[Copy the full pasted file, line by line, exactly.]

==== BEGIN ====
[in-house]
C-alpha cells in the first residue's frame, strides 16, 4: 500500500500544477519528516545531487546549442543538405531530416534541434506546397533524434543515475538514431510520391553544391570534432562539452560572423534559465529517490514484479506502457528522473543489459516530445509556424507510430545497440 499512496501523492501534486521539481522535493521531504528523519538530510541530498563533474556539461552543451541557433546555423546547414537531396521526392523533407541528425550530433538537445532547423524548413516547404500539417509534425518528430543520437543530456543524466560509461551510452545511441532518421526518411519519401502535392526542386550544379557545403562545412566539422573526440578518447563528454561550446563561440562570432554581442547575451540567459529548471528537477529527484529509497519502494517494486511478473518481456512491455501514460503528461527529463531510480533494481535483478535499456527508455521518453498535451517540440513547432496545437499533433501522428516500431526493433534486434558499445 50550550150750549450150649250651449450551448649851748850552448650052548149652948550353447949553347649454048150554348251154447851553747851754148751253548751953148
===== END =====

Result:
[in-house]
C-alpha cells in the first residue's frame, strides 16, 4: 500500500500544477519528516545531487546549442543538405531530416534541434506546397533524434543515475538514431510520391553544391570534432562539452560572423534559465529517490514484479506502457528522473543489459516530445509556424507510430545497440 499512496501523492501534486521539481522535493521531504528523519538530510541530498563533474556539461552543451541557433546555423546547414537531396521526392523533407541528425550530433538537445532547423524548413516547404500539417509534425518528430543520437543530456543524466560509461551510452545511441532518421526518411519519401502535392526542386550544379557545403562545412566539422573526440578518447563528454561550446563561440562570432554581442547575451540567459529548471528537477529527484529509497519502494517494486511478473518481456512491455501514460503528461527529463531510480533494481535483478535499456527508455521518453498535451517540440513547432496545437499533433501522428516500431526493433534486434558499445 50550550150750549450150649250651449450551448649851748850552448650052548149652948550353447949553347649454048150554348251154447851553747851754148751253548751953148